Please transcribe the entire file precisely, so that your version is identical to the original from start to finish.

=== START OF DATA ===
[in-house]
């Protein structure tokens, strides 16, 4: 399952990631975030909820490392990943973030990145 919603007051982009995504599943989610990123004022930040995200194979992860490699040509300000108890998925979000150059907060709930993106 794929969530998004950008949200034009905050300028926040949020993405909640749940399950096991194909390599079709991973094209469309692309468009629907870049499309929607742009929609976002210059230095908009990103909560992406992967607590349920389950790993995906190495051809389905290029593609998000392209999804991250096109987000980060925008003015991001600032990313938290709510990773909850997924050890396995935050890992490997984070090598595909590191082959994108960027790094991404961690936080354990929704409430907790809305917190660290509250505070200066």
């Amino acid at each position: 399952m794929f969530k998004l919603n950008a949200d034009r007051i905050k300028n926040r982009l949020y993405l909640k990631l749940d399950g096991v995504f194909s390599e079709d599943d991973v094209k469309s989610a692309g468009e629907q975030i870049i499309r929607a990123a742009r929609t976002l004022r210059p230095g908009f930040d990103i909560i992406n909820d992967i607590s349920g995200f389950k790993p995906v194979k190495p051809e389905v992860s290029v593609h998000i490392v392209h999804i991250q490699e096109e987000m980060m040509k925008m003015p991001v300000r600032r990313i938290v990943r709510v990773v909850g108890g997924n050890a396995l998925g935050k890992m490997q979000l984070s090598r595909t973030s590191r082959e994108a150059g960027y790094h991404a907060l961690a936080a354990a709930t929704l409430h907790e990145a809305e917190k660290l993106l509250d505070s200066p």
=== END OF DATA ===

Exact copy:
[in-house]
């Protein structure tokens, strides 16, 4: 399952990631975030909820490392990943973030990145 919603007051982009995504599943989610990123004022930040995200194979992860490699040509300000108890998925979000150059907060709930993106 794929969530998004950008949200034009905050300028926040949020993405909640749940399950096991194909390599079709991973094209469309692309468009629907870049499309929607742009929609976002210059230095908009990103909560992406992967607590349920389950790993995906190495051809389905290029593609998000392209999804991250096109987000980060925008003015991001600032990313938290709510990773909850997924050890396995935050890992490997984070090598595909590191082959994108960027790094991404961690936080354990929704409430907790809305917190660290509250505070200066």
């Amino acid at each position: 399952m794929f969530k998004l919603n950008a949200d034009r007051i905050k300028n926040r982009l949020y993405l909640k990631l749940d399950g096991v995504f194909s390599e079709d599943d991973v094209k469309s989610a692309g468009e629907q975030i870049i499309r929607a990123a742009r929609t976002l004022r210059p230095g908009f930040d990103i909560i992406n909820d992967i607590s349920g995200f389950k790993p995906v194979k190495p051809e389905v992860s290029v593609h998000i490392v392209h999804i991250q490699e096109e987000m980060m040509k925008m003015p991001v300000r600032r990313i938290v990943r709510v990773v909850g108890g997924n050890a396995l998925g935050k890992m490997q979000l984070s090598r595909t973030s590191r082959e994108a150059g960027y790094h991404a907060l961690a936080a354990a709930t929704l409430h907790e990145a809305e917190k660290l993106l509250d505070s200066p």